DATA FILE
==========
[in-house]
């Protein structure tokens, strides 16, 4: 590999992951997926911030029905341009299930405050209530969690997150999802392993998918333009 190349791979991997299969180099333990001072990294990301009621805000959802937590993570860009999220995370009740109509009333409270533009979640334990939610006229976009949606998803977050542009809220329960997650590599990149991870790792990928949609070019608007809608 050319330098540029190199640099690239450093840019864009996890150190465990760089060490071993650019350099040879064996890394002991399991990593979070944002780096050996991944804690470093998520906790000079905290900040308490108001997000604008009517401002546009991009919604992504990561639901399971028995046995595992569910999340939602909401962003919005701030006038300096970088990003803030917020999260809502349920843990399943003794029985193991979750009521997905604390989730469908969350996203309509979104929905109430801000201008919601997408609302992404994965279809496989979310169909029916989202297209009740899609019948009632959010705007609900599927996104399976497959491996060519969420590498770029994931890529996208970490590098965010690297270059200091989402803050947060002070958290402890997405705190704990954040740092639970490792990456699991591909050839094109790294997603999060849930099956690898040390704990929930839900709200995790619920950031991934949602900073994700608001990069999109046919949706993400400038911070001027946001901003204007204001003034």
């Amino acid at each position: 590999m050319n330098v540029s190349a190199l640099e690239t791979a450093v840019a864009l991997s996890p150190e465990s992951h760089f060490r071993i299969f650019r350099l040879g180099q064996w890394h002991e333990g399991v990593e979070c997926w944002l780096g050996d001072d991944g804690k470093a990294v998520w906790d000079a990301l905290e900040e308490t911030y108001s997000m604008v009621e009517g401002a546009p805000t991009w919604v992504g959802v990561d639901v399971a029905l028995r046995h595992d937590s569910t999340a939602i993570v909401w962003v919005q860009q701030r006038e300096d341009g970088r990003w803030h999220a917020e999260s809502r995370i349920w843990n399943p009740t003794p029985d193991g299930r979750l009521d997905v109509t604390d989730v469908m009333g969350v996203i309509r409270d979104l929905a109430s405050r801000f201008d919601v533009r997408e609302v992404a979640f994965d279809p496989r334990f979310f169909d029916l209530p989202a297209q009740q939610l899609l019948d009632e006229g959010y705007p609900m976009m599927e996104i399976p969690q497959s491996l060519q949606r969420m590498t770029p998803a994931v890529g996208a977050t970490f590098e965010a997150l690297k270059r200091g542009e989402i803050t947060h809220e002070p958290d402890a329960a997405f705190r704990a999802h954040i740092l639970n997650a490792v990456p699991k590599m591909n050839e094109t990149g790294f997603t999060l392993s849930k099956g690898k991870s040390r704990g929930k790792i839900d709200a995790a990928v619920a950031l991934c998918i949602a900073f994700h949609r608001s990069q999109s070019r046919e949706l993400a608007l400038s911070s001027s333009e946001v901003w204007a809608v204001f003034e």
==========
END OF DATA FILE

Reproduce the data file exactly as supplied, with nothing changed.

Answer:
[in-house]
């Protein structure tokens, strides 16, 4: 590999992951997926911030029905341009299930405050209530969690997150999802392993998918333009 190349791979991997299969180099333990001072990294990301009621805000959802937590993570860009999220995370009740109509009333409270533009979640334990939610006229976009949606998803977050542009809220329960997650590599990149991870790792990928949609070019608007809608 050319330098540029190199640099690239450093840019864009996890150190465990760089060490071993650019350099040879064996890394002991399991990593979070944002780096050996991944804690470093998520906790000079905290900040308490108001997000604008009517401002546009991009919604992504990561639901399971028995046995595992569910999340939602909401962003919005701030006038300096970088990003803030917020999260809502349920843990399943003794029985193991979750009521997905604390989730469908969350996203309509979104929905109430801000201008919601997408609302992404994965279809496989979310169909029916989202297209009740899609019948009632959010705007609900599927996104399976497959491996060519969420590498770029994931890529996208970490590098965010690297270059200091989402803050947060002070958290402890997405705190704990954040740092639970490792990456699991591909050839094109790294997603999060849930099956690898040390704990929930839900709200995790619920950031991934949602900073994700608001990069999109046919949706993400400038911070001027946001901003204007204001003034």
């Amino acid at each position: 590999m050319n330098v540029s190349a190199l640099e690239t791979a450093v840019a864009l991997s996890p150190e465990s992951h760089f060490r071993i299969f650019r350099l040879g180099q064996w890394h002991e333990g399991v990593e979070c997926w944002l780096g050996d001072d991944g804690k470093a990294v998520w906790d000079a990301l905290e900040e308490t911030y108001s997000m604008v009621e009517g401002a546009p805000t991009w919604v992504g959802v990561d639901v399971a029905l028995r046995h595992d937590s569910t999340a939602i993570v909401w962003v919005q860009q701030r006038e300096d341009g970088r990003w803030h999220a917020e999260s809502r995370i349920w843990n399943p009740t003794p029985d193991g299930r979750l009521d997905v109509t604390d989730v469908m009333g969350v996203i309509r409270d979104l929905a109430s405050r801000f201008d919601v533009r997408e609302v992404a979640f994965d279809p496989r334990f979310f169909d029916l209530p989202a297209q009740q939610l899609l019948d009632e006229g959010y705007p609900m976009m599927e996104i399976p969690q497959s491996l060519q949606r969420m590498t770029p998803a994931v890529g996208a977050t970490f590098e965010a997150l690297k270059r200091g542009e989402i803050t947060h809220e002070p958290d402890a329960a997405f705190r704990a999802h954040i740092l639970n997650a490792v990456p699991k590599m591909n050839e094109t990149g790294f997603t999060l392993s849930k099956g690898k991870s040390r704990g929930k790792i839900d709200a995790a990928v619920a950031l991934c998918i949602a900073f994700h949609r608001s990069q999109s070019r046919e949706l993400a608007l400038s911070s001027s333009e946001v901003w204007a809608v204001f003034e």